Greek icon | Triptych with the Crucifixion

Triptych with the Crucifixion A-6

Italo-Cretan, Ioanes Maria Scupula, Otranto (attributed), first half 16th century
Tempera on wood, 12.7 x 23.5 cm (open), 12.7 x 8.2 cm (closed)

Private collection, The Netherlands
Christie’s Amsterdam, 20 September 2007, Lot 523A
Private collection, The Netherlands
ALR Ref. No.: S00151414


Simon Morsink

When opened, this interesting and well-preserved triptych shows the Crucifixion of Christ on the central panel. Christ's blood is dripping from his hands and the wound at his side. Mary Magdalen, crying, is kneeling at the foot of the cross. To the left, the Virgin is fainting overwhelmed by grief. The Betrayal by Judas in the Garden of Gethsemane is shown on the left-wing. Judas and Christ stand at the centre of the scene, underneath a large fluttering red banner (colour of Christ's martyrdom), and surrounded by a large crowd of Roman soldiers holding long lances. On the right-wing, the Resurrection of Christ is represented. Christ is rising from the grave, holding a large white banner (colour of his victory). Two Roman soldiers, armed with large golden halberds, are lying asleep. All three scenes from the Passion of Christ are set against a dramatic black background. On the reverse of the left-wing, St Jerome is depicted as a hermit, looking up at the crucified Christ to the right, and beating his chest in penance for the visions of pleasure that interrupt his meditations. To the left is a tree with the typical red cardinal mantle and hat of the saint. The creature to the lower right side represents the lion who, according to legend became St Jerome's faithful companion after the saint removed a thorn from his paw.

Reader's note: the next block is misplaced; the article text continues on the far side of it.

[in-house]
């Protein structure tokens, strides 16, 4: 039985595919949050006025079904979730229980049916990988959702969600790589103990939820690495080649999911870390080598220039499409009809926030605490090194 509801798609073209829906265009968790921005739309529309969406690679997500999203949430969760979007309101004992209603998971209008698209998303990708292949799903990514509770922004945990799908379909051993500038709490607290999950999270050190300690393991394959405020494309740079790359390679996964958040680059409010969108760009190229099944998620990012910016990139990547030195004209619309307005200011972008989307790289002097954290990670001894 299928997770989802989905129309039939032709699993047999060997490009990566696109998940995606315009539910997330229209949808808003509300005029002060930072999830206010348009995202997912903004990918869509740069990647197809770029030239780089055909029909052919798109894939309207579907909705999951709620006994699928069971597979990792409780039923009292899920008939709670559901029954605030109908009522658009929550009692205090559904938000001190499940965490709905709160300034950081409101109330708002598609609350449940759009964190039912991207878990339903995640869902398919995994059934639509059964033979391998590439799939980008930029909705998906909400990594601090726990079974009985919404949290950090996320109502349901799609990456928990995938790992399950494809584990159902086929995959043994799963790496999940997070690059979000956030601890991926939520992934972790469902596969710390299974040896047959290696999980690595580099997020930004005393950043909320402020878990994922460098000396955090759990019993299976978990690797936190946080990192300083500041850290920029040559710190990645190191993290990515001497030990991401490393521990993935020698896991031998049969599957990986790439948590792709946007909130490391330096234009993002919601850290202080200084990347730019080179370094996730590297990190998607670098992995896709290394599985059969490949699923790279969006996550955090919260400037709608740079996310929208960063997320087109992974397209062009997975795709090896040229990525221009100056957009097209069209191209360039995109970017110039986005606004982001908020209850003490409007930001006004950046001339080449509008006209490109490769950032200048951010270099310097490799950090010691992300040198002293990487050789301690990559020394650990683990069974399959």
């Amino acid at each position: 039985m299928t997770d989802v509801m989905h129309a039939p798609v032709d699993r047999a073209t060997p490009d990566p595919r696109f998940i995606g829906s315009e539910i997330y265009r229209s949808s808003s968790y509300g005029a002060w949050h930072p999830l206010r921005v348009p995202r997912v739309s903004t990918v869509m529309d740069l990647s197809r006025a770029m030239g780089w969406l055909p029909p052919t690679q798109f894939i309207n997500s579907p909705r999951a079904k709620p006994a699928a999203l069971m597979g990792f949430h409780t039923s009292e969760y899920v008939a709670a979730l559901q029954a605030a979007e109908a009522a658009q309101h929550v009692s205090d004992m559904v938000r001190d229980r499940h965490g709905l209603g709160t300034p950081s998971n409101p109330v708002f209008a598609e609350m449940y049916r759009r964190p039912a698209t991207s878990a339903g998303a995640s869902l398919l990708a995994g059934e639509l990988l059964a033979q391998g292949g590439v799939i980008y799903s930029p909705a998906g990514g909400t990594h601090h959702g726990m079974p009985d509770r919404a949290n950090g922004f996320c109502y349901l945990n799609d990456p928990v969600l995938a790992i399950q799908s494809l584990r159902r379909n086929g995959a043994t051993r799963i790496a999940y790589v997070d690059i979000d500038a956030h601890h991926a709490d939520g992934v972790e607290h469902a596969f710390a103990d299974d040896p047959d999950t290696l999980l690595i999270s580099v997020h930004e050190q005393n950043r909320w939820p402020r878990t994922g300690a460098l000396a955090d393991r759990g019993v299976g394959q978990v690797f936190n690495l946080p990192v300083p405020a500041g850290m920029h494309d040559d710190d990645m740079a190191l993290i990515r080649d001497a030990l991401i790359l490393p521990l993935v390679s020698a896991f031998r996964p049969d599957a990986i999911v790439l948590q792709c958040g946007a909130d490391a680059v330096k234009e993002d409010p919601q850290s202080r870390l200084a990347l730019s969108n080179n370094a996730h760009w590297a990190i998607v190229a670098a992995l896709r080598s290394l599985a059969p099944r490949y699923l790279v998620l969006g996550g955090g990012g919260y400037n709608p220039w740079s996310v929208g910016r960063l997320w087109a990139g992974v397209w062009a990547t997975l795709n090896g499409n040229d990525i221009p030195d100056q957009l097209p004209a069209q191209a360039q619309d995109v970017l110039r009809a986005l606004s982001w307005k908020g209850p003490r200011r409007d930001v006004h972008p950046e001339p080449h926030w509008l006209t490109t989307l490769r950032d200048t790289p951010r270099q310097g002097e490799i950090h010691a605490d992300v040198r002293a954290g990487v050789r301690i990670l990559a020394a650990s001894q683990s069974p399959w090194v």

There can be no doubt that the triptych was painted by Giovanni Maria Scupula. Together with his brother Fabrizio, who was also trained as an icon painter, he left the island of Crete in the early 16th century to settle in Otranto in Puglia in southern Italy. Here the two brothers formed a highly individual school of painting, which was distinctly Byzantine in character, together with the two other brothers who emigrated from Crete to Italy, Donato and Angelo Bizamano (see also cat. no. A-5).  
Signed triptychs by the hand of Ioanes Maria Scupula are in the Hermitage Museum, St Petersburg,   in the Museum of Fine Arts, Boston (A.R. Murphy, European Paintings in the Museum of Fine Arts, Boston, An Illustrated Summary Catalogue, Boston, 1985, p. 261, illustrated), an in a private collection in Belgium. A signed polyptych with Scenes from the Passion, formerly in the collection of Morsink Icon Gallery is currently in the Sam Fogg-collection, London.